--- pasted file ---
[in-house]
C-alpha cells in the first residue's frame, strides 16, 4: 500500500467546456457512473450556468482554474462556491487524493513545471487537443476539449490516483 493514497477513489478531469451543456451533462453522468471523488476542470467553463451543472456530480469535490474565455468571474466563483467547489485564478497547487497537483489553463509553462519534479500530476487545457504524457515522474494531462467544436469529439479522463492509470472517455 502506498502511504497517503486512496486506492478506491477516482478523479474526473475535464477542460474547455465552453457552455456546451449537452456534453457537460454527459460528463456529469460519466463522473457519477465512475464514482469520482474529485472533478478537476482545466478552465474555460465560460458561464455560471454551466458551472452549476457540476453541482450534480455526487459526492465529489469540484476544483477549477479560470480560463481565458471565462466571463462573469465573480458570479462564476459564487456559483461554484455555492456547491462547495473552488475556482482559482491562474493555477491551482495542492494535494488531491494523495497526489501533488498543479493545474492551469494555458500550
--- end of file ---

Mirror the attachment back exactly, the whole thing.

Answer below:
[in-house]
C-alpha cells in the first residue's frame, strides 16, 4: 500500500467546456457512473450556468482554474462556491487524493513545471487537443476539449490516483 493514497477513489478531469451543456451533462453522468471523488476542470467553463451543472456530480469535490474565455468571474466563483467547489485564478497547487497537483489553463509553462519534479500530476487545457504524457515522474494531462467544436469529439479522463492509470472517455 502506498502511504497517503486512496486506492478506491477516482478523479474526473475535464477542460474547455465552453457552455456546451449537452456534453457537460454527459460528463456529469460519466463522473457519477465512475464514482469520482474529485472533478478537476482545466478552465474555460465560460458561464455560471454551466458551472452549476457540476453541482450534480455526487459526492465529489469540484476544483477549477479560470480560463481565458471565462466571463462573469465573480458570479462564476459564487456559483461554484455555492456547491462547495473552488475556482482559482491562474493555477491551482495542492494535494488531491494523495497526489501533488498543479493545474492551469494555458500550